Former principal of Northern Ireland's first Gaelscoil remembered as pioneering educator
A FORMER principal of Northern Ireland’s first Gaelscoil has been remembered as a pioneering educator and hero to his family.
Diarmuid Ó Tuama, for decades a teacher at Bunscoil Phobal Feirste on the Shaw's Road in west Belfast, was also an author of dozens of schools texts, a historian and Irish language activist.
The 70-year-old died at his home off the Shaw's Road on Tuesday after suffering a heart attack. He is survived by his wife Elaine, children Séamus, Brónach and Diarmuid, their spouses and six grandchildren.
His son Séamus, current principal of Bunscoil Phobal Feirste, said the family was devastated. He said his father had been recently diagnosed with cancer.
"We had expected a bit of a long road so I suppose he was saved a bit of a tough journey. But it was very sudden," Mr Ó Tuama said.
"His love of local and national culture, nature, history and geography shone through his many texts, motivating a whole generation of pupils and their families."
He helped to develop in them a "love of their surrounding areas, native tongue, land and culture and exists still through the thousands of pupils who went through his hands at Bunscoil Phobal Feirste and are now taking up key roles in our society".
Former bunscoil pupil, Senator Niall Ó Donnghaile, praised Mr Ó Tuama as a "pioneering Irish language educationalist and teacher". The one time Belfast Lord Mayor said he was "a proud Gael, a dedicated republican, a historian and author. He was a loving husband, father and Daideo. For many of us he was and always will be An Máistir".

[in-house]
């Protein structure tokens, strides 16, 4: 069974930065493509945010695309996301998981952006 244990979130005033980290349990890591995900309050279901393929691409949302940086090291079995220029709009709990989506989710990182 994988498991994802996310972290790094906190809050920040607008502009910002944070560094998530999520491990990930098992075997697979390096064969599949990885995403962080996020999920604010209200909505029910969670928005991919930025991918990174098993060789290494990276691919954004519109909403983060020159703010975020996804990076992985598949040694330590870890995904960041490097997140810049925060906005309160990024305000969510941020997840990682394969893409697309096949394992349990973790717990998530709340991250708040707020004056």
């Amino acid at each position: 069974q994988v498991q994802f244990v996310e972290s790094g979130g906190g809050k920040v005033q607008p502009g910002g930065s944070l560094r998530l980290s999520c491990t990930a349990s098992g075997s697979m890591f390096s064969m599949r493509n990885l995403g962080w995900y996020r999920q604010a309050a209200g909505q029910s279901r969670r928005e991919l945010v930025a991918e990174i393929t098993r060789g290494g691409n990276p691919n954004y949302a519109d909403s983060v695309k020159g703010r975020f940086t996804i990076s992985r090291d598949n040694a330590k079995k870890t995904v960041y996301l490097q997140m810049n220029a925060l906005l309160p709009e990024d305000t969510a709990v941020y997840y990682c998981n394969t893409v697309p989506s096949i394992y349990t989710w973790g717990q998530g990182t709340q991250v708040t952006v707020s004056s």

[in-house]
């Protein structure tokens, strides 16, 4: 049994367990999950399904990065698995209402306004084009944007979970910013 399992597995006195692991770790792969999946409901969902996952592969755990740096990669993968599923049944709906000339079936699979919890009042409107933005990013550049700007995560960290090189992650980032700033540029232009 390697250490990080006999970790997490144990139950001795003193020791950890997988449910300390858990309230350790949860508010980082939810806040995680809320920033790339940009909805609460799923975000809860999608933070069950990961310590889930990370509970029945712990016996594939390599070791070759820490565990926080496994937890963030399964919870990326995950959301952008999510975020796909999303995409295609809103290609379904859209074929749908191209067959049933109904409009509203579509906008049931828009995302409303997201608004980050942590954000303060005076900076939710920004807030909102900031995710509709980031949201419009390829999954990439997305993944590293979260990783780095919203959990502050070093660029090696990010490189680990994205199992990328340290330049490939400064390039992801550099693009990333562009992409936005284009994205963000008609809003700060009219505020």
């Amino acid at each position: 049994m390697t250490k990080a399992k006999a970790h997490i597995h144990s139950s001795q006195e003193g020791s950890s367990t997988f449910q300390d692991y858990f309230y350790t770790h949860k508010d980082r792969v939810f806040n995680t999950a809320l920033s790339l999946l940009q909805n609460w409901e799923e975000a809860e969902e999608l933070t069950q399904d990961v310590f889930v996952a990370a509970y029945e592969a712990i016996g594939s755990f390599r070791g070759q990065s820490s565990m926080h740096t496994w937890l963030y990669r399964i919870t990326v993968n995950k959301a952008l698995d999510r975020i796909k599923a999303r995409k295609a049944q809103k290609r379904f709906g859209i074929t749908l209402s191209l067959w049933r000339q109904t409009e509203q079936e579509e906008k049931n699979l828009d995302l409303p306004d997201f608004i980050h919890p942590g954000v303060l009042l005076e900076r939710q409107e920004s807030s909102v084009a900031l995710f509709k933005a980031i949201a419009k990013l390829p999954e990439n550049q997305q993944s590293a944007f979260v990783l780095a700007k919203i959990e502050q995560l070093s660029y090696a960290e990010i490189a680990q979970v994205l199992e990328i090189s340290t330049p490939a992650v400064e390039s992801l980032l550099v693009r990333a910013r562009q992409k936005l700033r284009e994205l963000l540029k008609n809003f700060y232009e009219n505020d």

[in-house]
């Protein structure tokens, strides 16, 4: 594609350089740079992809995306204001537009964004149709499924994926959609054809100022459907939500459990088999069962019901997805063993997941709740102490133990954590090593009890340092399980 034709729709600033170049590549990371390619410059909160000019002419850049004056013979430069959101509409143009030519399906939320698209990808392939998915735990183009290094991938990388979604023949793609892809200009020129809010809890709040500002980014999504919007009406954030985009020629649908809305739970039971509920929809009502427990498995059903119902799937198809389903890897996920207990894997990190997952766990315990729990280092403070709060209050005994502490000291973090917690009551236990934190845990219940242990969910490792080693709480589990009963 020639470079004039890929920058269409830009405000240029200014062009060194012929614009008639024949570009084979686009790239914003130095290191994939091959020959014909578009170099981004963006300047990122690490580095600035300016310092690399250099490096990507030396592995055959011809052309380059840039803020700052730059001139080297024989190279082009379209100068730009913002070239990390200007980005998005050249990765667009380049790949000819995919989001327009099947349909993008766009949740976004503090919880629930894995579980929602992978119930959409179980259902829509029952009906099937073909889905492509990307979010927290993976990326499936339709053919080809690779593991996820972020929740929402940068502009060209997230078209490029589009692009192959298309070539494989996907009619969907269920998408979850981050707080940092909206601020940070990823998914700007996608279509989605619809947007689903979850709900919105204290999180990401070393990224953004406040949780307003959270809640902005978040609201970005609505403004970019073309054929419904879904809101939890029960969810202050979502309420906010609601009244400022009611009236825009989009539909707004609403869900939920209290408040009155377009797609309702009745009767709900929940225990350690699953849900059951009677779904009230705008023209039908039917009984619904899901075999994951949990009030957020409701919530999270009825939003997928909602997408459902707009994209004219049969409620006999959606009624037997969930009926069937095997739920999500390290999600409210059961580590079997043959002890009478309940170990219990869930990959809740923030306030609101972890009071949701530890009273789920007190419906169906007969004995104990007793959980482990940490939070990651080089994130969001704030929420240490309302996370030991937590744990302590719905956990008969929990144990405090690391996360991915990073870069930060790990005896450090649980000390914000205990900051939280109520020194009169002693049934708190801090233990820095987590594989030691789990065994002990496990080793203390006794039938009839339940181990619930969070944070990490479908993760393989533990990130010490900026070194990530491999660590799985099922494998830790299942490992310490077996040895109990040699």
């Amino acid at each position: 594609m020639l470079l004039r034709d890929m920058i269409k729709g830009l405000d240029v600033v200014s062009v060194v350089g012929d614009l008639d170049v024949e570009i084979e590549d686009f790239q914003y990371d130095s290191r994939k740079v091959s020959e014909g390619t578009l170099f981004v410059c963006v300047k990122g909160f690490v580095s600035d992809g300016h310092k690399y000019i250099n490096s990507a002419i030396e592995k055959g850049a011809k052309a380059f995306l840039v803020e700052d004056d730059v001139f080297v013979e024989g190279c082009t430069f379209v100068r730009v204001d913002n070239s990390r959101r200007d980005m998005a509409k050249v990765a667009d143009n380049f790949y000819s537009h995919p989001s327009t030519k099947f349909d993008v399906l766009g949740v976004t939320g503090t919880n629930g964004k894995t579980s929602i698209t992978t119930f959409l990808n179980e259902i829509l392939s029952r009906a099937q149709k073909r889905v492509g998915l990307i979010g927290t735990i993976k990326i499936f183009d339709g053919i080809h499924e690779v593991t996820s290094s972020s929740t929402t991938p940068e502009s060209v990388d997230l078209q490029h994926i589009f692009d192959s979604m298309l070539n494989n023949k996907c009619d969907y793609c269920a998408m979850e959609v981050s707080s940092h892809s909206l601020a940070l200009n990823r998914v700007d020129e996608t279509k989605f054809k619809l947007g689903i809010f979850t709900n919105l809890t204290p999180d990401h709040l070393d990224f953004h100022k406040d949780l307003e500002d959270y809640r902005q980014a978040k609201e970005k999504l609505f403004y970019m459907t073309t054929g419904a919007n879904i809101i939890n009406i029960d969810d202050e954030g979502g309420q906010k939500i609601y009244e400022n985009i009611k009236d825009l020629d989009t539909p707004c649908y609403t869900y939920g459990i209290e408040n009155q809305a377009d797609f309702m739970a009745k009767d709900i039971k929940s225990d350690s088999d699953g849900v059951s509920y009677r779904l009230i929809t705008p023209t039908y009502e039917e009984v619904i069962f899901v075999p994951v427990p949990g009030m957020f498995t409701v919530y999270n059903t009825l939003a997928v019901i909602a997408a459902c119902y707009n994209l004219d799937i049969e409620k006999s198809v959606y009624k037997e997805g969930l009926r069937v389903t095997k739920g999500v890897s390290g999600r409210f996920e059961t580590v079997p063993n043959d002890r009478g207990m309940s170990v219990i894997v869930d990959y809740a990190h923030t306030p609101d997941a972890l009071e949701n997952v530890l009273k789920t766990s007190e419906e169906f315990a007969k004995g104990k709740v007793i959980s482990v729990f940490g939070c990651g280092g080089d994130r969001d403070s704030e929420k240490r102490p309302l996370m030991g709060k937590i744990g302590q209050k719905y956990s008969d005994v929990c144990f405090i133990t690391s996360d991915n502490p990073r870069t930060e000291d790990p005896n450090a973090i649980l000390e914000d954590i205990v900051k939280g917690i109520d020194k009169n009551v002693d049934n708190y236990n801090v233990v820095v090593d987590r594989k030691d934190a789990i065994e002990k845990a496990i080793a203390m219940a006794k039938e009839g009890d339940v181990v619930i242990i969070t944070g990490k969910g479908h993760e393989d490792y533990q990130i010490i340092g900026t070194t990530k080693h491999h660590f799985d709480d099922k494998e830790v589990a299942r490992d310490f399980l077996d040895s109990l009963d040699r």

He added: "I was lucky to call him my friend."
Mr Ó Tuama was born in Belfast in 1952, the son of Rosie and Seamus Twomey, later PIRA chief of staff. He attended Holy Child PS from 1957 when it was situated in Casement Park.
"He always commented that whilst the rooms in Casement were cold, we had the greatest playground in Ireland and that this is where his love of Gaelic games was sown," his son Séamus said.
Following secondary school at St Malachy’s College, Mr Ó Tuama spent a couple of years at Maynooth with a view to joining the priesthood. But the turbulent political situation drew him home to Belfast, where he studied teaching at St Joseph’s College.
Bunscoil Phobail Feirste was established in 1971, housed in a portacabin and with just nine pupils. It now has more than 400, among the estimated 7,000 attending Irish-medium schools across the north. From the 1970s, Mr Ó Tuama was a teacher at the school during a time when it was under regular threat of closure and the staff faced imprisonment as it was not officially recognised. It was recognised in 1984 and the educator went on to become vice principal and, from 1997, for 10 years the principal as the school continued to grow and feed pupils into the Irish-medium secondary established in the early 1990s.
An author and historian, he most recently helped put together as a book, interviews with northern republicans involved in the War of Independence and Civil War. The book, The Men Will Talk To Me is based on interviews conducted by Ernie O'Malley, the noted republican.
He was also a dedicated GAA follower and would travel often to watch games. He was a member of the St John's club, which last night noted his passing "with sadness and indeed shock".
In a Facebook post, another son Diarmuid wrote, “We sadly lost my daddy this morning. I haven’t enough words to describe how much he meant to me. He was my daddy, my hero, my friend, my everything."
In a statement, the school said: "He was loyal to the language, education and games. He had a sense for humor and poetry. He was diligent in his work and generous in his humanity. Irish to the core."
Requiem Mass will take place at St Oliver Plunkett Church at 11am on Saturday followed by burial at Milltown Cemetery.